Monday, March 29, 2010
Stuff It, Walmart!
Everybody's going "green" these days. It's the new "black" of the marketing world. Hey, I'm all for conservation and sustainability and waste reduction and all that. I am a Native American, after all. But recently, the green movement has collided with my world. In case you haven't heard, Walmart is on a mission to reduce plastic bag use . . . how? By getting rid of them, altogether. That means that customers must either remember to bring their OWN bags to the store or . . . for 15 cents, buy Walmart's blue-clothy, politically correct recyclable bags.
It never fails, every time I go to Walmart, I always forget to bring my own bags. Mostly because my decision to shop there is usually SPONTANEOUS (a key word) and I don't make it a practice to drive around with a stash of empty grocery bags in my car. Do you?
So today I stop by Walmart to pick up a a few odds and ends. And that part is important. Odds and ends, meaning I bought a lot of loose stuff. I get to the checkout and DARN! -- I realized I forgot my bags again. Now, I REFUSE to pay 15 cents apiece for their recyclable bags because I think this whole "going green" thing is a scam by Walmart. I think they got rid of their plastic bags at a huge inconvenience to customers to force us to buy these recyclable bags and thereby create another stream of revenue for the company . . . all in the name of "conservation."
Sure, 15 cents doesn't sound like much, but when you multiply that by, say, five bags -- on the average -- per customer, TIMES the million or so customers that come through that place on a weekly basis, well, that's a helluva new revenue stream, Mr. Sam Walton.
So I told the clerk to wait on the next customer, and I ran out in the rain to my car to fetch the only thing I could think of that would hold these odds and ends that I bought -- a winter blanket, the one thing that I DO drive around with at all times. I ran back into the store, soaking wet by now, laid out the blanket in my cart, threw all my items into it, and then wrapped it up and twisted it like a giant piece of oragami -- praying the whole time that I didn't squoosh the bread.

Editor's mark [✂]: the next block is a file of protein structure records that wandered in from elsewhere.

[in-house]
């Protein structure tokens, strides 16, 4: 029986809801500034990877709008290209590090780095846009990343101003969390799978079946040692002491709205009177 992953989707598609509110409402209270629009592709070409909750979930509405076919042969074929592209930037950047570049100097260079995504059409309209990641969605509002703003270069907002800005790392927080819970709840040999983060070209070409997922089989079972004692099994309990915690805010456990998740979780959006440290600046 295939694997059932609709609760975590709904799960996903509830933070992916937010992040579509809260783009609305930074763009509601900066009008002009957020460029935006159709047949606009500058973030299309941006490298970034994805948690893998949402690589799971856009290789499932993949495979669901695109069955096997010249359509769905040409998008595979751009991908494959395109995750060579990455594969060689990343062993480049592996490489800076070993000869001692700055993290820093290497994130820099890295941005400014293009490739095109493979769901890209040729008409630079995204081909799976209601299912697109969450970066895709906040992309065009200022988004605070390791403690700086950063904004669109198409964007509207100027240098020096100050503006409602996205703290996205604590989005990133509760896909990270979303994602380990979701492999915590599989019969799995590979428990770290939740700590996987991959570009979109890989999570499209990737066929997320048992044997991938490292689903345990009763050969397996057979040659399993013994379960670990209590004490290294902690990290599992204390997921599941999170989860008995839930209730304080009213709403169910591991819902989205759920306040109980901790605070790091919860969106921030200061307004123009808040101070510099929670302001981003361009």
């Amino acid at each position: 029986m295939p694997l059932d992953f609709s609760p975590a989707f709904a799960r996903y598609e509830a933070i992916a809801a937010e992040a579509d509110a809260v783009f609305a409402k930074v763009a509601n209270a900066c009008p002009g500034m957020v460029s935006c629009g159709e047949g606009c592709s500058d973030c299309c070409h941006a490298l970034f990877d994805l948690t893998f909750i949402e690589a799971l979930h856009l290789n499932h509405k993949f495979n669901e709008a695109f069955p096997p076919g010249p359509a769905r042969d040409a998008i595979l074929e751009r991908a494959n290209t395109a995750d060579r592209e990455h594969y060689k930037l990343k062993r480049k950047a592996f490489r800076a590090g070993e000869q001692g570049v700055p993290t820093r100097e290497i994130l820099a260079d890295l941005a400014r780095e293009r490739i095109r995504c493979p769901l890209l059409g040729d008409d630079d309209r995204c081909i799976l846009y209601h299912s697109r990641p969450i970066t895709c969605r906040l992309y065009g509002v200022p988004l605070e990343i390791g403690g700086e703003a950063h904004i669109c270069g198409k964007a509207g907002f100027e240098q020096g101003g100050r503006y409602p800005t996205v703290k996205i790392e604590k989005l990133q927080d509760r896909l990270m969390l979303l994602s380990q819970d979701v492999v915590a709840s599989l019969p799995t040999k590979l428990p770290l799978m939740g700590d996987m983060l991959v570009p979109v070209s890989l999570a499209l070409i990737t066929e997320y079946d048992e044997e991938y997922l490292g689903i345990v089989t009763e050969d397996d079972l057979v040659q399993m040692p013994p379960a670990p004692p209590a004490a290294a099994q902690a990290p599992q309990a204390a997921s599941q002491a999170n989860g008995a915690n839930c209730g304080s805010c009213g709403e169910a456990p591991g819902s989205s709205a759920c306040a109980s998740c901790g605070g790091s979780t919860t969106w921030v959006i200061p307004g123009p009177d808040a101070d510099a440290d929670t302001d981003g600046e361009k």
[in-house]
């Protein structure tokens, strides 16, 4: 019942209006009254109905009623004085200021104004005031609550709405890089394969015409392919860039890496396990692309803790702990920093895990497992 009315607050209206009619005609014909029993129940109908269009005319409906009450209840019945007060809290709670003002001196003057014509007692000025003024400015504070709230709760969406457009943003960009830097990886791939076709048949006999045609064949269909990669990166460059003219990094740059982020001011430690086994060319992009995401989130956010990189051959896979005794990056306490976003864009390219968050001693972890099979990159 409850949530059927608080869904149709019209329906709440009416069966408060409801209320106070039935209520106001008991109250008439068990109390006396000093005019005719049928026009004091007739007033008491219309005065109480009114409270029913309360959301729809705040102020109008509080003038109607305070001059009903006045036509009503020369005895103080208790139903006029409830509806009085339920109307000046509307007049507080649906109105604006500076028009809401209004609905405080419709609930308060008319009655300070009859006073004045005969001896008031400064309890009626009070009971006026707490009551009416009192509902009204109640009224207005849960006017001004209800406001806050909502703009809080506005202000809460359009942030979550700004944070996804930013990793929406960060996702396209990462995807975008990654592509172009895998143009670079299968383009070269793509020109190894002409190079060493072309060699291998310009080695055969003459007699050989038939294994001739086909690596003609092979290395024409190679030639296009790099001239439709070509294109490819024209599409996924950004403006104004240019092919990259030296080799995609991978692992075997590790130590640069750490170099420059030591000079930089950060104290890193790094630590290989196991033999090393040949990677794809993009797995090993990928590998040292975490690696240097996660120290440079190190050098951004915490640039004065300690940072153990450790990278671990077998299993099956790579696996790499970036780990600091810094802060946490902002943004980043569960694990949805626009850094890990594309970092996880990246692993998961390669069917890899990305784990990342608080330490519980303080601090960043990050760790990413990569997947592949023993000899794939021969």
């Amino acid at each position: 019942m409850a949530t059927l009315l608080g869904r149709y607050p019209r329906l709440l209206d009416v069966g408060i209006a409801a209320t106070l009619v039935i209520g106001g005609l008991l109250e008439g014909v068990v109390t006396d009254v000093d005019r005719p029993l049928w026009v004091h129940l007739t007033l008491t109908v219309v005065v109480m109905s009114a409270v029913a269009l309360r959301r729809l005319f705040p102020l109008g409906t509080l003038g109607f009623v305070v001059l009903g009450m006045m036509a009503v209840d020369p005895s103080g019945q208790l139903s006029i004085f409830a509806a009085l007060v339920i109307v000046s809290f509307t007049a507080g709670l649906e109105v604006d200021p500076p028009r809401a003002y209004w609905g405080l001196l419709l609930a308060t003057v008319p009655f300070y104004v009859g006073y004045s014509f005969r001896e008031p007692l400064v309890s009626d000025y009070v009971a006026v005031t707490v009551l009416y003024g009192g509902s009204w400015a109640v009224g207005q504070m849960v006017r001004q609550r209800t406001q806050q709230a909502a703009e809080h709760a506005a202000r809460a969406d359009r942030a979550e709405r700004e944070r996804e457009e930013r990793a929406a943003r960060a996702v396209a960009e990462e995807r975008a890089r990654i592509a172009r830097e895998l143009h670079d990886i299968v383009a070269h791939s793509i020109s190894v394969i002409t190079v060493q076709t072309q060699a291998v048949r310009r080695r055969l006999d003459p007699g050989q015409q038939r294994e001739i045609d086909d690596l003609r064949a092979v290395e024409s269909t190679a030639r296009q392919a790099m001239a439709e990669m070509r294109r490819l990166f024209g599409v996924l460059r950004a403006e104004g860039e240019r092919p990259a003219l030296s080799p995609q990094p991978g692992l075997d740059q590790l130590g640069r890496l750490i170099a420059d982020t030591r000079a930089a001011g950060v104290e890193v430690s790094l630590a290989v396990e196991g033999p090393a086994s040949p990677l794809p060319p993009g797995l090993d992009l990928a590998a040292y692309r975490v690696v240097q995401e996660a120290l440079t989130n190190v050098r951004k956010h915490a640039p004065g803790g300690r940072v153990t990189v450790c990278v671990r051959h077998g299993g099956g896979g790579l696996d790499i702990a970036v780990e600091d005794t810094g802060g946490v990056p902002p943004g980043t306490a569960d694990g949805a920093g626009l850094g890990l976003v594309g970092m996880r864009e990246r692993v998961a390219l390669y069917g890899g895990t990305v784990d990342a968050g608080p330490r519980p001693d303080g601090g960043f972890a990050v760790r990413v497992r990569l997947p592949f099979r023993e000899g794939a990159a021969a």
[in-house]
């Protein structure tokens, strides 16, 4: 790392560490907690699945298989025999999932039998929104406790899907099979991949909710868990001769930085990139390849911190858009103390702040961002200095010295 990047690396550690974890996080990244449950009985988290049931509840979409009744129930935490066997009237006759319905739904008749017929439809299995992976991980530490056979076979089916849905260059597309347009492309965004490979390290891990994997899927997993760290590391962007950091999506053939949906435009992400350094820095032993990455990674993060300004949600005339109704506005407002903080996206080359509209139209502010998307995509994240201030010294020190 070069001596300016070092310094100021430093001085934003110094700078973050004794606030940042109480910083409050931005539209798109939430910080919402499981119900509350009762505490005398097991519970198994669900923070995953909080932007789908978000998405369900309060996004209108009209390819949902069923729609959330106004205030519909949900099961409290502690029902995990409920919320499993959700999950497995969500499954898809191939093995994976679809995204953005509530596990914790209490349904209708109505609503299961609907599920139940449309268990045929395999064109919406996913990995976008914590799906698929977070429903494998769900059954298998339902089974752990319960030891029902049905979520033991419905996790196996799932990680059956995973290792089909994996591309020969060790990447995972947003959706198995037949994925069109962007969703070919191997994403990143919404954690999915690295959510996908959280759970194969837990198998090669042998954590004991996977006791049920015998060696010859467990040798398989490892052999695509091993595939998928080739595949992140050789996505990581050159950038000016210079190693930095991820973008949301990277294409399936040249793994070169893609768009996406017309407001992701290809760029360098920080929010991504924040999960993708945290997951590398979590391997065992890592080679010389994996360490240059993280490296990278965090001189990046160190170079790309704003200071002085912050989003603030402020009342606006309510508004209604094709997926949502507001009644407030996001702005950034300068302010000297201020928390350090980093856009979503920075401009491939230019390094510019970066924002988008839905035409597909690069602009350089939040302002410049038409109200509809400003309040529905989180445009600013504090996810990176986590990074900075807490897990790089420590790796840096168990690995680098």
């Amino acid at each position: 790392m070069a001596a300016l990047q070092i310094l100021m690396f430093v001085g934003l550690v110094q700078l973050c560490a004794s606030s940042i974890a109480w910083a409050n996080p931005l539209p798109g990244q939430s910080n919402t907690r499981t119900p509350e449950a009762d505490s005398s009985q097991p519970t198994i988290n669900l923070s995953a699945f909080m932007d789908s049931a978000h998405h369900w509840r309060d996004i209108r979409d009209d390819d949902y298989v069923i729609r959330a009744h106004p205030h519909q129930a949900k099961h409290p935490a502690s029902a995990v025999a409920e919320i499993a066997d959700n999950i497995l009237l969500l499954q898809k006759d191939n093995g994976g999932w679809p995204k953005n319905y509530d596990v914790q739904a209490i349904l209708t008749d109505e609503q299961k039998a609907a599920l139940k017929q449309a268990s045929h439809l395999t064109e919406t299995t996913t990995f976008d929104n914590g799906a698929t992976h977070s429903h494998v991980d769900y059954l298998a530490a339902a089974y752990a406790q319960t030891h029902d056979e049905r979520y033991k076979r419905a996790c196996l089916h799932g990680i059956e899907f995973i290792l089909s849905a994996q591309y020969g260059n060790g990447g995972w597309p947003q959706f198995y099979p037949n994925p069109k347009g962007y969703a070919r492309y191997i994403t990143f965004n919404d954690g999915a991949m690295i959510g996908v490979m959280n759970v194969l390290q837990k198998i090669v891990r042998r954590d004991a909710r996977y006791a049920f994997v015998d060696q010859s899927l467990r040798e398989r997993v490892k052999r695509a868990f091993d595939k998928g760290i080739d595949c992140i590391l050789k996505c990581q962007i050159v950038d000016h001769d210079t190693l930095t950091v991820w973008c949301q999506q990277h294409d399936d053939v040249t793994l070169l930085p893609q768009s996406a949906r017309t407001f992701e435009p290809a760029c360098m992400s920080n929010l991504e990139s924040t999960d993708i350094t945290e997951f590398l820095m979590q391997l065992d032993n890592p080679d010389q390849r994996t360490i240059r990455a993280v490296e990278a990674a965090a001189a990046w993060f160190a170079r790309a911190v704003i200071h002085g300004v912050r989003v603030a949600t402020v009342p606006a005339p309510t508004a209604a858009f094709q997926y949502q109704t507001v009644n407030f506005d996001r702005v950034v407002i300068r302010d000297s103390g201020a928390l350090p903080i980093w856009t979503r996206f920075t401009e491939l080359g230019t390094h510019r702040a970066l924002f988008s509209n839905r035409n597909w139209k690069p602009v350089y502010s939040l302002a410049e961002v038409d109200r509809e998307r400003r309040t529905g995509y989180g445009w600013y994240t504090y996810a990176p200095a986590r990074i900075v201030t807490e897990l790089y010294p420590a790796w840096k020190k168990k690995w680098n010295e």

The really fun part is when you get back to your car and you have to toss all these loose items into your trunk, pretty sure that they're going to roll around in every direction the entire ride home. Good thing I didn't buy any soda, which would have shot fizz into the air when I opened it and which probably would have rolled all over the bread, anyway.
I know everyone is applauding Walmart for "doing the right thing." Some companies are even following suit and have decided to deprive their customers of a means by which to carry their cherished purchases to the car, too. But I want you to know, Mr. Walton, that you have created a great inconvenience to many of your customers. Especially the ones who shop in your hallowed halls spontaneously.
You know, moms, like me, who make the spur-of-the-moment purchases that have made you the very rich man that you are today.